Nevada September 18, 2016
10 Hidden Gems Of Great Basin National Park In Nevada
Located beneath the 13,063-foot Wheeler Peak, Great Basin National Park is surprisingly one of the least visited national parks. Not far from the Loneliest Road in the America (Highway 50), the remote park offers
solitude for those who want to camp, hike or simply enjoy the beautiful back country in peace and quiet. At this 77,180-acre park you will find geological oddities, mountain streams, alpine lakes and these 10 hidden gems:
1. Lehman Caves
Stalactites, stalagmites and helictites, oh my! Lehman Caves was discovered in the late 1800s by Absalom Lehman. Due to its delicate ecosystem, this system of beautiful marble caves can only be viewed on a guided tour.
2. The Forgotten Winchester Rifle
In 2014, a state park employee discovered an amazing artifact at Great Basin National Park. It was a 132 year-old rifle casually leaning against a juniper tree. The wood on the gun was weathered and cracked from sitting out for presumably more than a century. It remains a mystery who left it there. The rifle is available to view at the Lehman Caves Visitor Center.
3. Bristlecone Pines
The oldest trees in the world, Bristlecone Pines thrive and regenerate in the harshest of conditions. The park contains three groves of these remarkable trees.
4. Lehman Orchard
Absalom Lehman’s legacy lives on with his orchard of fruit trees, located just below the lower parking lot at the Lehman Caves Visitor Center. Pick and enjoy fruit from trees that are more than 100 years old (just don’t remove the fruit from the park). The historic orchard at one time contained about 40 apricot, pear, crabapple, peach, plum, and apple trees. Today, there are seven apricot trees and one peach tree remaining. It is listed on the National Register of Historic Places.
5. Lehman Aquaduct
Absalom Lehman (of cave and orchard fame) was responsible for this two-mile irrigation ditch near Lehman Creek. He built it to provide irrigation to his orchard. Listed on the National Register of Historic Places, a portion has been reconstructed, and is visible on the Mountain View Nature Trail near the Lehman Caves Visitor Center.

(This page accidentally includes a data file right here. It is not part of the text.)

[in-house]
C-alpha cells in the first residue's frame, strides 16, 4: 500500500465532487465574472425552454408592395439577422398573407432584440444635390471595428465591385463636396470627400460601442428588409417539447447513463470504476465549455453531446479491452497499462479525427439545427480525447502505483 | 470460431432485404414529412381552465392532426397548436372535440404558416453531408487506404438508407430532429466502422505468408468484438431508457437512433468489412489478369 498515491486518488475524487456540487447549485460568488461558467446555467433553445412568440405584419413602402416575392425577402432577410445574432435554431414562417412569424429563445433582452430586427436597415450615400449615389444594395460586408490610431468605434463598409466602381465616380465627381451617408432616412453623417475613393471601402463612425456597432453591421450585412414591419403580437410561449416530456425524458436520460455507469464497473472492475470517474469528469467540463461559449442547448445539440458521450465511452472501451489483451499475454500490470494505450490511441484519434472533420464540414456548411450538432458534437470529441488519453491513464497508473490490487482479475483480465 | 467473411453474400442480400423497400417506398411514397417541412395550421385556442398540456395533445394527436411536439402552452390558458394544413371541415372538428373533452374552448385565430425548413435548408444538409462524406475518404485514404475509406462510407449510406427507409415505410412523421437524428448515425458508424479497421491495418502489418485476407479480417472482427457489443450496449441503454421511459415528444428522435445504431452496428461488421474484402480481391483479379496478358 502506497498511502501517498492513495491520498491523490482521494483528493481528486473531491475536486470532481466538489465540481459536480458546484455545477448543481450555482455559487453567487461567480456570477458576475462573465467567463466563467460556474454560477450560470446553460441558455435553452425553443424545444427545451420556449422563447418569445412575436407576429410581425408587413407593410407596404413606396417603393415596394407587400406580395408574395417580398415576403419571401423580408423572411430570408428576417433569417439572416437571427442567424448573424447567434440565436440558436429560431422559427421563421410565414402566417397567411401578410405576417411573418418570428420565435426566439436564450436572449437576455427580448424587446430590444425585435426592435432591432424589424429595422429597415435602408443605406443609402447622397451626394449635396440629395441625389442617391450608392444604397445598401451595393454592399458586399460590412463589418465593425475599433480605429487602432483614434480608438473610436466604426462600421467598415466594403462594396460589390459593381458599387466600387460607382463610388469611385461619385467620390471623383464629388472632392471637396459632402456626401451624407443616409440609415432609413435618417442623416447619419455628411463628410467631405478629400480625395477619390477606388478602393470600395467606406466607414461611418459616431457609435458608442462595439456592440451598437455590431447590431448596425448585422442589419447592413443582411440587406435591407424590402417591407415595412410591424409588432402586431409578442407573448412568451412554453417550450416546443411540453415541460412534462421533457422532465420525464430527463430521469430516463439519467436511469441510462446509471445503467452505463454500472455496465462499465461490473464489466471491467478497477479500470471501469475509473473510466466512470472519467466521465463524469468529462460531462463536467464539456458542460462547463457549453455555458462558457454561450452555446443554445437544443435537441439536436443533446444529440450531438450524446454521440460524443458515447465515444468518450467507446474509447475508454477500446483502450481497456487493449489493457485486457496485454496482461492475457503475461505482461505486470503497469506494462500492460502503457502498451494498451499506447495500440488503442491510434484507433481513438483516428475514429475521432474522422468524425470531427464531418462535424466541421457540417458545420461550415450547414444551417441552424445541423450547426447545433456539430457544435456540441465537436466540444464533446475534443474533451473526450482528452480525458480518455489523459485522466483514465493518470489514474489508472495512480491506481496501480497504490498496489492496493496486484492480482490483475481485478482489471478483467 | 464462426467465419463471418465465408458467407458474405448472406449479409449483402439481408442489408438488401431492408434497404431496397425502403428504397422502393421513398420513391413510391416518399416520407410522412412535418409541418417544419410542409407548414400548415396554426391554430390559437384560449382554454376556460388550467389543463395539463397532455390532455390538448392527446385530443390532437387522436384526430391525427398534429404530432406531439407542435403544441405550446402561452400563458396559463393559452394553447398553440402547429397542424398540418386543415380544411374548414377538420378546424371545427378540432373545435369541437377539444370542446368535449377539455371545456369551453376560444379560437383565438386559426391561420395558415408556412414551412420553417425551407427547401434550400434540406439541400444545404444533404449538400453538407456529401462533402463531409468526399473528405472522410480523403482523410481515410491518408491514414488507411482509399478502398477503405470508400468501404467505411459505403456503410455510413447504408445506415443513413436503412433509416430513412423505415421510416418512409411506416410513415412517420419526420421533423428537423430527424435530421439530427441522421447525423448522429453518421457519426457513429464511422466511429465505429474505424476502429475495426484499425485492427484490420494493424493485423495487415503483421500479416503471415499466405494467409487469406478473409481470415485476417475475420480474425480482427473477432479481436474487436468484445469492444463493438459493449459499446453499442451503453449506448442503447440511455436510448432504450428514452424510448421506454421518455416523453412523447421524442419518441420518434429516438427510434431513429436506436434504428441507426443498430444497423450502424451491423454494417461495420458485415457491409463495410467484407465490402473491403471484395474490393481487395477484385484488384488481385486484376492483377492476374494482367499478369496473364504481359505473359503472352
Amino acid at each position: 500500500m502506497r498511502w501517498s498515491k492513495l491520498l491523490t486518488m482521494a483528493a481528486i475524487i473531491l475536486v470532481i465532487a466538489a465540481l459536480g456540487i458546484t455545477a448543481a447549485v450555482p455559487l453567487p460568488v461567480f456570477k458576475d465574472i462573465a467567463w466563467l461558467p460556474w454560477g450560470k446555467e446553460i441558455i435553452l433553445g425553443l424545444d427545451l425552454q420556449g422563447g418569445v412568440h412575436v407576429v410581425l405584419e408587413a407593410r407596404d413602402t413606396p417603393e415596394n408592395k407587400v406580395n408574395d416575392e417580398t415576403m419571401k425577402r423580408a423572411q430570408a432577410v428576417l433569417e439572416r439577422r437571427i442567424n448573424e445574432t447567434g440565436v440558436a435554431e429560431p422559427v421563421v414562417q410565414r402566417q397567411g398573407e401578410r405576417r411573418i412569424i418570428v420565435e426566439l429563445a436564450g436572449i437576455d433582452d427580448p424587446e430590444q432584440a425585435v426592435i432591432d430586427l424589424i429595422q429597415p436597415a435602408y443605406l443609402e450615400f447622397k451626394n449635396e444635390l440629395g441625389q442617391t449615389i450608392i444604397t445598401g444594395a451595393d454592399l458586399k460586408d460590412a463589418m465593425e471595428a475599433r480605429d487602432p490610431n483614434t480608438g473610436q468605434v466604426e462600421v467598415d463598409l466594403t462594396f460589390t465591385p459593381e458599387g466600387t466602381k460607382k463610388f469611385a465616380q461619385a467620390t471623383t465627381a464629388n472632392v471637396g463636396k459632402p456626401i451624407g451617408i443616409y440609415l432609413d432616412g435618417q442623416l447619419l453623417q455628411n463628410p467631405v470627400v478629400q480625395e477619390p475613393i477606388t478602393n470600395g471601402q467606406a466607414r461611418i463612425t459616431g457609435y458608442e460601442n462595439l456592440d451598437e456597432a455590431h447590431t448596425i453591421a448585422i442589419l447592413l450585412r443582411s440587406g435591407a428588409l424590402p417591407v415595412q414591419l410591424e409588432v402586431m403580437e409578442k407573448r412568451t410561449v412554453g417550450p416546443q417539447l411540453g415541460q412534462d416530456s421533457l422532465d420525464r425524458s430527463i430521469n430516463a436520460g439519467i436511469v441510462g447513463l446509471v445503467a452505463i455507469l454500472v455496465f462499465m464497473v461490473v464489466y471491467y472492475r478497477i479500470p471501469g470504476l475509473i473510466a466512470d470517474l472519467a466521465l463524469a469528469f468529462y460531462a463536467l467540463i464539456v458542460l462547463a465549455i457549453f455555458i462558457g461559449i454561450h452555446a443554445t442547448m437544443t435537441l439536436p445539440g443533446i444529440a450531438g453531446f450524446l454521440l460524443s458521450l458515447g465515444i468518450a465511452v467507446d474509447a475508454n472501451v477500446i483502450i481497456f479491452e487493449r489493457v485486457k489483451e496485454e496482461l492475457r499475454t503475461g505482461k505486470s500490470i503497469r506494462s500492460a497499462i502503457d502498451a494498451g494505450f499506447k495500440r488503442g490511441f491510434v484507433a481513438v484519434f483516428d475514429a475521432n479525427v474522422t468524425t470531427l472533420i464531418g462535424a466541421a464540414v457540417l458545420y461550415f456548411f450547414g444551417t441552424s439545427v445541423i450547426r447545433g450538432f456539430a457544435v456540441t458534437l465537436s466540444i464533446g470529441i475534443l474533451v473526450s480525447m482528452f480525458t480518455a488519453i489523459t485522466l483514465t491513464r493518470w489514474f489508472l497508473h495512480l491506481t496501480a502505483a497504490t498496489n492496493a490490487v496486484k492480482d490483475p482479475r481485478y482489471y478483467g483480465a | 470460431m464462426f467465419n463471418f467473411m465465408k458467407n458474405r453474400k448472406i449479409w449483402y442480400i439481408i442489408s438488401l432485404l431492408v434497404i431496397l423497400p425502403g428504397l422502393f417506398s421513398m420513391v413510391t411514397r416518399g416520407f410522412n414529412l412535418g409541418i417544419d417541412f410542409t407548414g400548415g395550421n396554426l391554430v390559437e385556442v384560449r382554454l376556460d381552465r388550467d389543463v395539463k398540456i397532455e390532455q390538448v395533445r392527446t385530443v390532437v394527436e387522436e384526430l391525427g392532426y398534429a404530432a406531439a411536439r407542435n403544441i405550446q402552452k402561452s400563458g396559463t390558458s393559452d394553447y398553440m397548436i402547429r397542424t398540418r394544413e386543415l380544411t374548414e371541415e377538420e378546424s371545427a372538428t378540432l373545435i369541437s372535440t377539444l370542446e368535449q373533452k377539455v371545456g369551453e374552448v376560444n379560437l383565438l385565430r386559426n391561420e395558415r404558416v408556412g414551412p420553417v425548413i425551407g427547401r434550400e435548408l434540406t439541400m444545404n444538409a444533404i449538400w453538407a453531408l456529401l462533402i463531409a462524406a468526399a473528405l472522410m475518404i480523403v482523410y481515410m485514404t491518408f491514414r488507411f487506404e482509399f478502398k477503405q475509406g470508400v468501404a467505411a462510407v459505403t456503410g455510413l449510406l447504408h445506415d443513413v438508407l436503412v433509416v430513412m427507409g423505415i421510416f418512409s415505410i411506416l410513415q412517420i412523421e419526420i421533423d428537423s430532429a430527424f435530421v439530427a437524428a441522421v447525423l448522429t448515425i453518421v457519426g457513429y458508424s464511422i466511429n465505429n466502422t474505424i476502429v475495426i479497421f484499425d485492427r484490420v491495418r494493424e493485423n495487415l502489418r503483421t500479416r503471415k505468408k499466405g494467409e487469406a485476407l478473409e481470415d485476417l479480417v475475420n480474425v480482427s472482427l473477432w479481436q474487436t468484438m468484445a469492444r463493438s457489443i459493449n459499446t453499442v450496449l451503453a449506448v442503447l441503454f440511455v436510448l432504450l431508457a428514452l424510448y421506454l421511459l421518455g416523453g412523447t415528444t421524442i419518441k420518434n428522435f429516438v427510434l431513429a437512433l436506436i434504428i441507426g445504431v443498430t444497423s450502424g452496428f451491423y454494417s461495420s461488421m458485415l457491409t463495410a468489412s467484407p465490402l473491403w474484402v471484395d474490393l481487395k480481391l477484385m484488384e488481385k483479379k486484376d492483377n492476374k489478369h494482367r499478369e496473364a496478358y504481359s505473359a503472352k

6. Roadside art
Some might take issue with calling these bizarre sites art, but they definitely make a statement. The top photo shows an old rusted car with a horse skeleton behind the wheel and it's found along the road that links Baker to the park. The bottom photo is a bed frame filled with flowers. There are also other roadside art pieces randomly dotting the park and adding an eclectic feel to your visit. You're not in Kansas anymore.
7. Stars as far as the eye can see
Look up in the sky at Great Basin National Park. It's not a bird or a plane. It's not even Super Grover. It's gorgeous shimmering stars as far as the eye can see. If you are an astronomy buff, you will definitely want to bring a telescope on your visit to this national park.
There are many places in Nevada where the seasons are heat, heat and more heat followed by excessive heat. Not so at Great Basin National Park. Snow in the winter. Colorful leaves in the fall. This is a beautiful place in Nevada to enjoy the changing seasons.
9. Rhodes Cabin
The historic Rhodes Cabin was built in the 1920s by Clarence and Bea Rhodes, custodians of Lehman Caves at the time. Listed on the National Register of Historic Places, it has been moved from its original location and restored. You can explore the cabin as well as the interpretive exhibits housed inside it.
10. Pictograph Cave
Upper Pictograph Cave is painted with pictographs of people, animals and abstract images. The relics of the past are believed to have been painted by the Fremont Indians and date back to between 1000 and 1300 A.D. You will not be able to enter the cave, but you can see this ancient art gallery from outside.
Cultural relics, nature, art … Great Basin National Park is full of hidden gems! So, when are you going to visit?